Recently, I reviewed a Police Report where the truck driver admitted he only had 3 hours of sleep the night before he caused a serious crash.*
For many of us, losing a couple hours of sleep at night just means we’re a little less productive the next day.
When your job is driving—especially if you’re driving an 80,000 lb. semi-truck— lack of sleep can be truly dangerous.
Sleep deprivation is an underreported cause of crashes.
Driving can be exhausting, especially in heavy traffic or bad weather.
“Asleep at the wheel” is listed as suspected factor in only about 5% of truck crash fatalities. Past studies by NTSB suggest that fatigue and/or sleep deprivation contribute to 30-40% of crashes (PDF).
But “drowsiness” is difficult to calculate.
- There’s no surefire way for police to investigate a driver’s drowsiness at the time of a crash.
- Drivers may not admit that they were asleep at the time of the crash.
- Drivers may not even realize they had fallen asleep.
For an in-depth analysis, see Asleep at the Wheel: Sleep Deprivation and Fatigue in Commercial Trucking from Robson Forensics.
What we do know is that a couple of factors contribute to keeping tired truck drivers on the road.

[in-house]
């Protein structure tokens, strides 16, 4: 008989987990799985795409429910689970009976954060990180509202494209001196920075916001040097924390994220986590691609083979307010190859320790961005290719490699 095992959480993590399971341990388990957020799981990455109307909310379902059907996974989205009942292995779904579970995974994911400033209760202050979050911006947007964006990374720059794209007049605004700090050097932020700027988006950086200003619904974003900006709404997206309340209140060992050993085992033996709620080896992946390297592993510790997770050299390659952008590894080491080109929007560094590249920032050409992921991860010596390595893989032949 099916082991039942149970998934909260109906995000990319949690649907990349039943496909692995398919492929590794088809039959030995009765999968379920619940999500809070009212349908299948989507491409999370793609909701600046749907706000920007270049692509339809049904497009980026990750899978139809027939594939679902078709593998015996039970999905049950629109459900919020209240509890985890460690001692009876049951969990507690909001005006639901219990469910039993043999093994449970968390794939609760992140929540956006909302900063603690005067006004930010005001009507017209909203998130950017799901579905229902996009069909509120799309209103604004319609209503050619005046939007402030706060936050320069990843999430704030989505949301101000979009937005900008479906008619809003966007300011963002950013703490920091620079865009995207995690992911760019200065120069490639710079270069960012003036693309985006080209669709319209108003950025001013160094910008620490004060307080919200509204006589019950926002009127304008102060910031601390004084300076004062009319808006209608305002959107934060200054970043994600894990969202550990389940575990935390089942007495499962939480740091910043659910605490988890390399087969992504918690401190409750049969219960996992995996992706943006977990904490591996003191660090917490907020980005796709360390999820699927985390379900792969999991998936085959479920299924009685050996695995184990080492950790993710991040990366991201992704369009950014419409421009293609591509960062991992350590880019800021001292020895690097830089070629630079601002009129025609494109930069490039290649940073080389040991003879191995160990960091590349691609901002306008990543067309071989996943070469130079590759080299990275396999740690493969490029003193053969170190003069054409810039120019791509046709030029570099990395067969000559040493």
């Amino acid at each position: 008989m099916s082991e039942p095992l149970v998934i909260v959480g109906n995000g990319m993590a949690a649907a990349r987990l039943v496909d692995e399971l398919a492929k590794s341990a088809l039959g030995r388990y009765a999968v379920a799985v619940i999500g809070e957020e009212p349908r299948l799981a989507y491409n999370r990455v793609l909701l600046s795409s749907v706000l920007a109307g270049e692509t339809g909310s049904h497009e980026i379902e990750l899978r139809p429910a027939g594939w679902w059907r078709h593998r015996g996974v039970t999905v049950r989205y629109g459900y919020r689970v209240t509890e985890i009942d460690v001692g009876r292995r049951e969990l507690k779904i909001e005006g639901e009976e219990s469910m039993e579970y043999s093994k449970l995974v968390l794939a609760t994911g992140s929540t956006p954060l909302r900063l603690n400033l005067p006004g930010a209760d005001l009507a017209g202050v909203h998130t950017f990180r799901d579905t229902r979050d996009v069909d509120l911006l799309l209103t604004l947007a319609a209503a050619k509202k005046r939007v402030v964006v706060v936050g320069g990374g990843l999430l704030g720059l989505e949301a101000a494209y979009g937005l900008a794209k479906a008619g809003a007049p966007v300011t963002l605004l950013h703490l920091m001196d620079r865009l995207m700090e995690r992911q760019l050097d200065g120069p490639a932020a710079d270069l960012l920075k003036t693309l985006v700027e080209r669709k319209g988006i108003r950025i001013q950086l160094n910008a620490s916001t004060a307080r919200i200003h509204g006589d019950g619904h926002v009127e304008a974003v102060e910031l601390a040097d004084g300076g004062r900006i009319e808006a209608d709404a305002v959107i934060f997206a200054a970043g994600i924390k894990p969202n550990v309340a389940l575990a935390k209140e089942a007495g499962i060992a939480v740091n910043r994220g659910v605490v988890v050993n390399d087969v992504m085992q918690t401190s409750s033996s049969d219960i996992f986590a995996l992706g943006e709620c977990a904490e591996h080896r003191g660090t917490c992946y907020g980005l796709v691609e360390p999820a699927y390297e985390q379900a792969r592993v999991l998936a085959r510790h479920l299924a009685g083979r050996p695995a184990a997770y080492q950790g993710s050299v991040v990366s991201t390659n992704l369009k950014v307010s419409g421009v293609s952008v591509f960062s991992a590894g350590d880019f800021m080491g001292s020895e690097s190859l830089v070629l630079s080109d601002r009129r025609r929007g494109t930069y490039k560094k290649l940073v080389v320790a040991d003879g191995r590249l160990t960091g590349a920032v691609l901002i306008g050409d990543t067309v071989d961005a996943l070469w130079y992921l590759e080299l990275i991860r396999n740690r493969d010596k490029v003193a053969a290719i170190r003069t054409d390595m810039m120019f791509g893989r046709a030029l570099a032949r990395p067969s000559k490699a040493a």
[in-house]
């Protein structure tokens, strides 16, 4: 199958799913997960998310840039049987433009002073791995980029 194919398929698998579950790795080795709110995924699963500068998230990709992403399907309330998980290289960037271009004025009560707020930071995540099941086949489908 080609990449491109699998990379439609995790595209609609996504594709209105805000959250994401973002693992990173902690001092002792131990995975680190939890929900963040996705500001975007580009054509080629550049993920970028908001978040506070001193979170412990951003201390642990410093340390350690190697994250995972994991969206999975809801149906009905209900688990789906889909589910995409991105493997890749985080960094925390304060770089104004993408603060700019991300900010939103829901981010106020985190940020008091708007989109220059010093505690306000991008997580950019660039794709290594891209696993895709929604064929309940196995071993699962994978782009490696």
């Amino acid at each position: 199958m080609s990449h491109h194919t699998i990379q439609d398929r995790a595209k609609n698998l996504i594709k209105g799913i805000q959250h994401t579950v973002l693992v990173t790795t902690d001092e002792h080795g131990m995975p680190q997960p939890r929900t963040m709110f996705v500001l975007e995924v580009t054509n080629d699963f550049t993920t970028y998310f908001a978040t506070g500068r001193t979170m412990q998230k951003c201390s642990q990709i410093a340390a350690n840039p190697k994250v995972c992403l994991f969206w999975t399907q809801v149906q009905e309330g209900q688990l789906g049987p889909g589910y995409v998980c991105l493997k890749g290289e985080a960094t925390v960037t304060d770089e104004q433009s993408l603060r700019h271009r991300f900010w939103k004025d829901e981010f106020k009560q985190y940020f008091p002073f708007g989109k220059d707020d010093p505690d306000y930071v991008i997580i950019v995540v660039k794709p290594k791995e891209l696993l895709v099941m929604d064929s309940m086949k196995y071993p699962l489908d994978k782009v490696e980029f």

Motor carrier pressures
Part of the problem is the pressure long-haul truckers are under to make fast deliveries.
“I’m not safe to be on the road.”
This trucker recorded his call to dispatch. He told three different dispatchers that he was falling asleep at the wheel.
He explains that, due to his schedule, he had not slept.
He didn’t have a choice but to continue driving for another 160 miles.
A trucking company shared this terrible advice to truckers on their Facebook page.
It was not an anomaly. A lead spokesperson for the trucking industry stated:
“Many of the anti-truck groups have mischaracterized the extent to which fatigue is a part of our traffic problem.
I don’t know how the federal government polices sleep.”
Difficulty finding a (safe) place to sleep
Although big rigs have sleeping quarters, truck drivers still need to find a place to park. Long haul truckers looking for a place to sleep may not get a spot at a truck stop—especially at night.
More than 75% of truckers reported frequent “problems with finding safe parking locations when rest was needed” on a Federal Highway Administration survey.
Commercial truck drivers shouldn’t be stuck hunting for a place to sleep when they are legally required to stop driving. The motor carriers who deploy them should be helping plan the routes—and schedule in rest stops.
Why we have Hours of Service laws
Many carriers loudly voice their opposition to FMCSA’s Hours of Service Regulations.
These rules don’t exist simply to inconvenience truck drivers and trucking companies. They help to protect the health and safety of everyone—including truckers.
Responsible carriers and truck drivers understand and comply with these rules.
* Coluccio Law does not refer to preventable truck crashes as accidents: Here’s why.